import org.apache.shiro.SecurityUtils; import org.apache.shiro.util.Factory; import org.apache.shiro.mgt.SecurityManager; import org.apache.shiro.config.IniSecurityManagerFactory; ... Factory<SecurityManager> factory = new IniSecurityManagerFactory("classpath:shiro.ini"); SecurityManager securityManager = factory.getInstance(); SecurityUtils.setSecurityManager(securityManager);
The INI configuration can be constructed programmatically as well if desired via the
org.apache.shiro.config.Ini class. The Ini class functions similarly to the JDK
java.util.Properties class, but additionally supports segmentation by section name.
import org.apache.shiro.SecurityUtils; import org.apache.shiro.util.Factory; import org.apache.shiro.mgt.SecurityManager; import org.apache.shiro.config.Ini; import org.apache.shiro.config.IniSecurityManagerFactory; ... Ini ini = new Ini(); //populate the Ini instance as necessary ... Factory<SecurityManager> factory = new IniSecurityManagerFactory(ini); SecurityManager securityManager = factory.getInstance(); SecurityUtils.setSecurityManager(securityManager);
Now that we know how to construct a
SecurityManager from INI configuration, let’s take a look at exactly how to define a Shiro INI configuration.
INI is basically a text configuration consisting of key/value pairs organized by uniquely-named sections. Keys are unique per section only, not over the entire configuration (unlike the JDK Properties). Each section may be viewed like a single
Properties definition however.
Commented lines can start with either with an Octothorpe (# - aka the ‘hash’, ‘pound’ or ‘number’ sign) or a Semi-colon (‘;’)
Here is an example of the sections understood by Shiro:
# ======================= # Shiro INI configuration # ======================= [main] # Objects and their properties are defined here, # Such as the securityManager, Realms and anything # else needed to build the SecurityManager [users] # The 'users' section is for simple deployments # when you only need a small number of statically-defined # set of User accounts. [roles] # The 'roles' section is for simple deployments # when you only need a small number of statically-defined # roles. [urls] # The 'urls' section is used for url-based security # in web applications. We'll discuss this section in the # Web documentation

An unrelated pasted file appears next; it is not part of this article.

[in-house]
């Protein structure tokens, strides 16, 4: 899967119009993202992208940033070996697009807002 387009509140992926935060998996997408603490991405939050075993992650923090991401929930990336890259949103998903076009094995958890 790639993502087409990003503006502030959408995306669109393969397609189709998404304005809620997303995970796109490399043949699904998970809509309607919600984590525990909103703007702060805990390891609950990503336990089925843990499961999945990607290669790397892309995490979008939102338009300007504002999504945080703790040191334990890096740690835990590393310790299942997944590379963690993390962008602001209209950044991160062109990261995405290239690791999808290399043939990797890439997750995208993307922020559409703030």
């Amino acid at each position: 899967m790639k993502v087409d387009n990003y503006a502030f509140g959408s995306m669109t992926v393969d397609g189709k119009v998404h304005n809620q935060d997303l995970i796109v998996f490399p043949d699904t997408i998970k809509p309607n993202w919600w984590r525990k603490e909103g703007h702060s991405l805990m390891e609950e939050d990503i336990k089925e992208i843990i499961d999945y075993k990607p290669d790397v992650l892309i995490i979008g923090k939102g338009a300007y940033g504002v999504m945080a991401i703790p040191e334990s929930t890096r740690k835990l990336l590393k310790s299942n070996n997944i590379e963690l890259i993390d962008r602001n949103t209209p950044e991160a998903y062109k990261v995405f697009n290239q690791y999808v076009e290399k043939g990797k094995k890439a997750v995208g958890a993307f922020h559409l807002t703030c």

[main] section is where you configure the application’s
SecurityManager instance and any of its dependencies, such as Realms.
Configuring object instances like the SecurityManager or any of its dependencies sounds like a difficult thing to do with INI, where we can only use name/value pairs. But through a little bit of convention and understanding of object graphs, you’ll find that you can do quite a lot. Shiro uses these assumptions to enable a simple yet fairly concise configuration mechanism.
We often like to refer to this approach as “poor man’s” Dependency Injection, and although not as powerful as full-blown Spring/Guice/JBoss XML files, you’ll find it gets quite a lot done without much complexity. Of course those other configuration mechanism are available as well, but they’re not required to use Shiro.
Just to whet your appetite, here is an example of a valid
[main] configuration. We’ll cover it in detail below, but you might find that you understand quite a bit of what is going on already by intuition alone:
[main] sha256Matcher = org.apache.shiro.authc.credential.Sha256CredentialsMatcher myRealm = com.company.security.shiro.DatabaseRealm myRealm.connectionTimeout = 30000 myRealm.username = jsmith myRealm.password = secret myRealm.credentialsMatcher = $sha256Matcher securityManager.sessionManager.globalSessionTimeout = 1800000
Consider the following
[main] section snippet:
[main] myRealm = com.company.shiro.realm.MyRealm ...
This line instantiates a new object instance of type
com.company.shiro.realm.MyRealm and makes that object available under the myRealm name for further reference and configuration.
If the object instantiated implements the
org.apache.shiro.util.Nameable interface, then the the
Nameable.setName method will be invoked on the object with the name value (
myRealm in this example).
Simple primitive properties can be assigned just by using the equals sign:
... myRealm.connectionTimeout = 30000 myRealm.username = jsmith ...
these lines of configuration translate into method calls:
... myRealm.setConnectionTimeout(30000); myRealm.setUsername("jsmith"); ...